Some of you may know I have been working on this blog for 5+ years. I have written about approximately 500 cars in that time, and that effort has given me some insight into how something like the Fuelist could/would/should work. At one point, probably 3 years ago I set out to create a database that would display a list of Giuliettas that had sold at any level of model specificity, with details of the sale captured to try and normalize sales and get insight into what was important to buyers of these cars. It turned out difficulty-wise to be something along the lines of building my own Sprint Veloce Zagato from scratch – doable, but highly unlikely without a serious foray in an as-yet undiscovered continent of skill developing: cutting code.
Click here to go to the app store. Works well with iPad and iPod touch too!
To all you Android users: an app for you is in the works. To all you Windows, Blackberry and other non-iOS or Android users: unless the owners of said operating systems want to pay for us to develop for their platforms, I suggest er, I’m not sure what I suggest.
A screen capture from my phone of the group of 750 & 101 Spider Veloce models. Sortable by price and sale date. I could just have easily chosen only 750F Spider Veloces or 10118 1600 Spider Veloces.
Giulietta Sprint 10124 1493E*23895, 00106*01059 & 00102*29231. This Sprint Veloce is on eBay being offered by Classic Invest out of Denver Colorado. It is incomplete, but tempting for a guy like me who has boxes of parts and a scruffy Sprint Normal to potentially move a bunch of parts off of. This series of Sprint seems to have come with an 00106 Veloce engine, the US version of the early 10106 Sprint Veloce. I have 10124 23899 in my picture files, and it has an 00106 engine with 40DCOE’s instead of 40DCO3’s.
I worked on a car like this, that had been painted at some point in the last 10 years and then was stored a lot like this. There will be scuffs and scratches to the extent that you may just want to go for it and repaint it now while the painting is easy. Grills look alright. Continue reading
Giulietta Sprint 750B 1493*06248, 1315*05668. This jigsaw puzzle of a Sprint is on eBay out of Dallas. Bumpers excepted it looks somewhat complete at first glance (Lionel is going to ask me to define complete again) but you have to wonder how useable all the parts are. Some metal repair has been done, the quality of which is near impossible to determine without seeing it in person, but if you go into this assuming a lot of it will be redone to meet your very high standards, you can just pretend it still has gaping rust holes. Pete’s has this car listed with a, $11,500 sticker price. Not a bad deal for someone who already has one of these under restoration.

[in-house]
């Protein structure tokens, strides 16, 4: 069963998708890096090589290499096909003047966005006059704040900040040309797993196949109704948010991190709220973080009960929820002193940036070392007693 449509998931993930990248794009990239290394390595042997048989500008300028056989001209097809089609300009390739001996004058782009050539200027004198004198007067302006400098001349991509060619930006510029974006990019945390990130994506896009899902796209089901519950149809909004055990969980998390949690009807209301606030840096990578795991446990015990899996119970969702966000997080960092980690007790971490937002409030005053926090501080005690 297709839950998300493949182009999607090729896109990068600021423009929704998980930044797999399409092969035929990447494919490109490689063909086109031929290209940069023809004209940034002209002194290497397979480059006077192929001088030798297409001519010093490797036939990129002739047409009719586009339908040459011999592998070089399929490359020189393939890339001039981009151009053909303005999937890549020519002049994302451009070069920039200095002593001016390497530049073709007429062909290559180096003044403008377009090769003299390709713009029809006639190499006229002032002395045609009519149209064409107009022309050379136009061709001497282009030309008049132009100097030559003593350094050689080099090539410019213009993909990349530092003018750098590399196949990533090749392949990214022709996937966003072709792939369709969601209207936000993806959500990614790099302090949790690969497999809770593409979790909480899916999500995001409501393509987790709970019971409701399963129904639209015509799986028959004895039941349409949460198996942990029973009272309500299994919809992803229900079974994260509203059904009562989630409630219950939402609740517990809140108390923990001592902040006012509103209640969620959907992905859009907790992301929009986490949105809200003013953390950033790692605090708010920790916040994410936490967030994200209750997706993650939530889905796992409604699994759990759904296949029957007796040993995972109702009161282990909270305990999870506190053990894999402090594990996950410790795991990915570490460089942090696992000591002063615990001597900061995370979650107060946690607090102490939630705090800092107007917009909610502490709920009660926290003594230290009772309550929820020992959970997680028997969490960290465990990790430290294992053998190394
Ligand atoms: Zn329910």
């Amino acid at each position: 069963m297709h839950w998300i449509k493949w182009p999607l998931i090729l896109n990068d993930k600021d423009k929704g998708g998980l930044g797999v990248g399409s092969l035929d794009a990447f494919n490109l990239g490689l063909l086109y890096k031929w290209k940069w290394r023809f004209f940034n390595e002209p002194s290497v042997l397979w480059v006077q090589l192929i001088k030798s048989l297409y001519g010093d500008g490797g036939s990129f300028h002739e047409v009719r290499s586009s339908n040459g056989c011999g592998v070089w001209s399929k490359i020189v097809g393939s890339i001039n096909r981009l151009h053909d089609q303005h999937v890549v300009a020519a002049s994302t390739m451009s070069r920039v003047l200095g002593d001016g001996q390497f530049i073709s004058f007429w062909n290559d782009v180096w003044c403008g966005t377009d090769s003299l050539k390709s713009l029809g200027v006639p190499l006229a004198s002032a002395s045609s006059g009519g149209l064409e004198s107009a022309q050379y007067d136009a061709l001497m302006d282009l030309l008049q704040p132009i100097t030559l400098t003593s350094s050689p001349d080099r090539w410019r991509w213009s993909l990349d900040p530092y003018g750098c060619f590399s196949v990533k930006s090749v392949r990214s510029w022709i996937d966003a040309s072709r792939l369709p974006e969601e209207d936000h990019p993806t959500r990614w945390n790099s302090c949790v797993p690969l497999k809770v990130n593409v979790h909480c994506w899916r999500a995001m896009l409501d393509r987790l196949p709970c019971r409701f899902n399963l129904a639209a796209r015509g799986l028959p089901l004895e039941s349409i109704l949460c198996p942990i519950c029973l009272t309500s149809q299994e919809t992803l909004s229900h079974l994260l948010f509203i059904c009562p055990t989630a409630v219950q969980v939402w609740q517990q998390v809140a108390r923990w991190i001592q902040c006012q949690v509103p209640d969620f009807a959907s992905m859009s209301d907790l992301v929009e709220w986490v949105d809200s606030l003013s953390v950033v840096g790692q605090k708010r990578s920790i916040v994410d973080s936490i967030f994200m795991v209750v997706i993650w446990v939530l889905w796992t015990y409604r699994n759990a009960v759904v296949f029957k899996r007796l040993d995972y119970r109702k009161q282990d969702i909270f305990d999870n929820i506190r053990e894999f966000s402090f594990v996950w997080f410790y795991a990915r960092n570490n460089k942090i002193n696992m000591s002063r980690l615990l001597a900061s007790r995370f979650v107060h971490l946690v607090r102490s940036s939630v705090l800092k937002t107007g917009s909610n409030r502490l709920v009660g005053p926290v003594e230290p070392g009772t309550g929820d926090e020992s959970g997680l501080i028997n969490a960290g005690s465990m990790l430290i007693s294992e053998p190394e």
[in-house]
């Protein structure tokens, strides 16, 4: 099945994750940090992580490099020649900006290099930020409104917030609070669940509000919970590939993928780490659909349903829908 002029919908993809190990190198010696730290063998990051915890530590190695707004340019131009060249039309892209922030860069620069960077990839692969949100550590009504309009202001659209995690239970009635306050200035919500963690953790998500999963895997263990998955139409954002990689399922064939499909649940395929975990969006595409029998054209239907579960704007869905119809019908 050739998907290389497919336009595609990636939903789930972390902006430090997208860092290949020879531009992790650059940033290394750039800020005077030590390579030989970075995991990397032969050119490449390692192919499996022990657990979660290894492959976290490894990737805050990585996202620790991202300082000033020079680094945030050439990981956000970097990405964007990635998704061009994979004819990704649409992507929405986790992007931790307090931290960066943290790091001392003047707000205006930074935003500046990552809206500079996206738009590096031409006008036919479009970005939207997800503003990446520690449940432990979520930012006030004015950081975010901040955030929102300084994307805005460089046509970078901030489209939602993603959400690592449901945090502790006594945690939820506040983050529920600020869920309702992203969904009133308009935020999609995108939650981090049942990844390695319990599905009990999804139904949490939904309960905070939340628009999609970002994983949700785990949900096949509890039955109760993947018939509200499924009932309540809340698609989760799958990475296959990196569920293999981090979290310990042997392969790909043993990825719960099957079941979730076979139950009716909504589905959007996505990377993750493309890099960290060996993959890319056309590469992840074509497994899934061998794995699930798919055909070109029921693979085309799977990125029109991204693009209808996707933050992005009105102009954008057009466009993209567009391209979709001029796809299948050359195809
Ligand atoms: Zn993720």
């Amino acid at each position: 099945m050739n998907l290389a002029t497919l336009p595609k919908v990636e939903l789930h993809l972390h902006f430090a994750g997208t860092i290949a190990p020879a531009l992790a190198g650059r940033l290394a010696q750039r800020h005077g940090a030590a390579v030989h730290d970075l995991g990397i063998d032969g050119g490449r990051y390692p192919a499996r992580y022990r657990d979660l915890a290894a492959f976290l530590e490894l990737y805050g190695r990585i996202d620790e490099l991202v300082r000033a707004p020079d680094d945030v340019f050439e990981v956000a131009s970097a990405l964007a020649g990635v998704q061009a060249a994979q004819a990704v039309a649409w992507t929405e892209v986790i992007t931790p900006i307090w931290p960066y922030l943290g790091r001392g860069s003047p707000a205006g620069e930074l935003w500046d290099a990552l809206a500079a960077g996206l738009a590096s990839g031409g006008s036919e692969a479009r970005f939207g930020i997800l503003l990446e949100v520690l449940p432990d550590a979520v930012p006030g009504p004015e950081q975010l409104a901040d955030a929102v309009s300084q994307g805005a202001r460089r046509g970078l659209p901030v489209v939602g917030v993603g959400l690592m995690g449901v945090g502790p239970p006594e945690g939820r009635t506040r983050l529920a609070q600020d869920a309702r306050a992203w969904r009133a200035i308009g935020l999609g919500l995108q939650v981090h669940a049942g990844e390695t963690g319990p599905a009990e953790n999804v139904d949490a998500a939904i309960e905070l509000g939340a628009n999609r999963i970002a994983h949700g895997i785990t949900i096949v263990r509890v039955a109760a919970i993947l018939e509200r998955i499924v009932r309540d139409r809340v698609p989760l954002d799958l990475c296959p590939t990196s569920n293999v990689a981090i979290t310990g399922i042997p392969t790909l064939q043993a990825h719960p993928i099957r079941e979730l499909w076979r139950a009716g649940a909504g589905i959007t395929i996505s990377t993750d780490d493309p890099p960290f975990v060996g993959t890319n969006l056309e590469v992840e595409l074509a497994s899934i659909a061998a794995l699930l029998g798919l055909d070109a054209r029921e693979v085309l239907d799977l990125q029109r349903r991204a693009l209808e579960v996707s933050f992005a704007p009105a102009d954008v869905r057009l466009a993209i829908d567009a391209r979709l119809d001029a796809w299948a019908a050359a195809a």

One wonders at the 56 year road that now sees this car stripped of parts and in primer in a gravel parking lot in Dallas. Doesn’t look too bad from this angle if you are not afraid of fasteners. Continue reading
Car has been claimed!
I got an email from a reader who is about to move and needs a Glas GT car parts removed from his driveway in Connecticut. He also has a trailer that can be purchased at the same time. Drop me a line if you’re interested!
I heard from Russ that he sold Sprint Speciale 380548 in the early 2000’s and it changed hands a few times quickly there after including a trip through eBay. Anyone here have this car now? I ask because the original engine can be made available to the current owner.
This car has appeared at Fantasy Junction and they have put it on eBay. I saw it in person today and it is a thing of beauty.
Giulietta Spider Veloce 10107 167610. Tom Sahines in the San Francisco Bay Area has put this fine specimen of a Spider Veloce on the market. Tom has been the ARA tech hotline for as long as I can remember, and has deep knowledge of Alfa’s cars from Giulietta to 164 and probably beyond. I’ve seen some of his restorations in person and they are astonishingly nice. Ever the engineer, astonishingly nice to look at is not Tom’s main goal; astonishingly nice to drive is. An unusual goal in a world where cars for resale tend to get the minimum attention to functionality.
The asking price is $140,000. This may seem high, but a 750D in similar condition sold at Scottsdale for $140K.
All the usual praise applies: great panel fit, impeccable bright-work and lust inspiring luster. Yes please!
Update 4/28/14: The owner of 04351 contacted me and reports that a restoration was completed about 18 months ago and It is currently being enjoyed in the South West. He intended to keep the car as original as possible, but after digging in it became apparent there was more to do than anticipated and it slid down the usual slippery slope towards a full, though sympathetic towards its original state restoration.
Update 4/24/14: I am currently going through close to 1000 Alfa Romeo sale records, verifying them for publication on The Fuelist, and I came across this charming specimen among the raw data. I remember watching it reach $50,000 after some last minute aggressive bidding, and thinking – “Wow, these have hit the big time!” Looking back from this moment, five years later, this car appears to have been very well bought. Anyone here a proud owner? Where is 04351 now??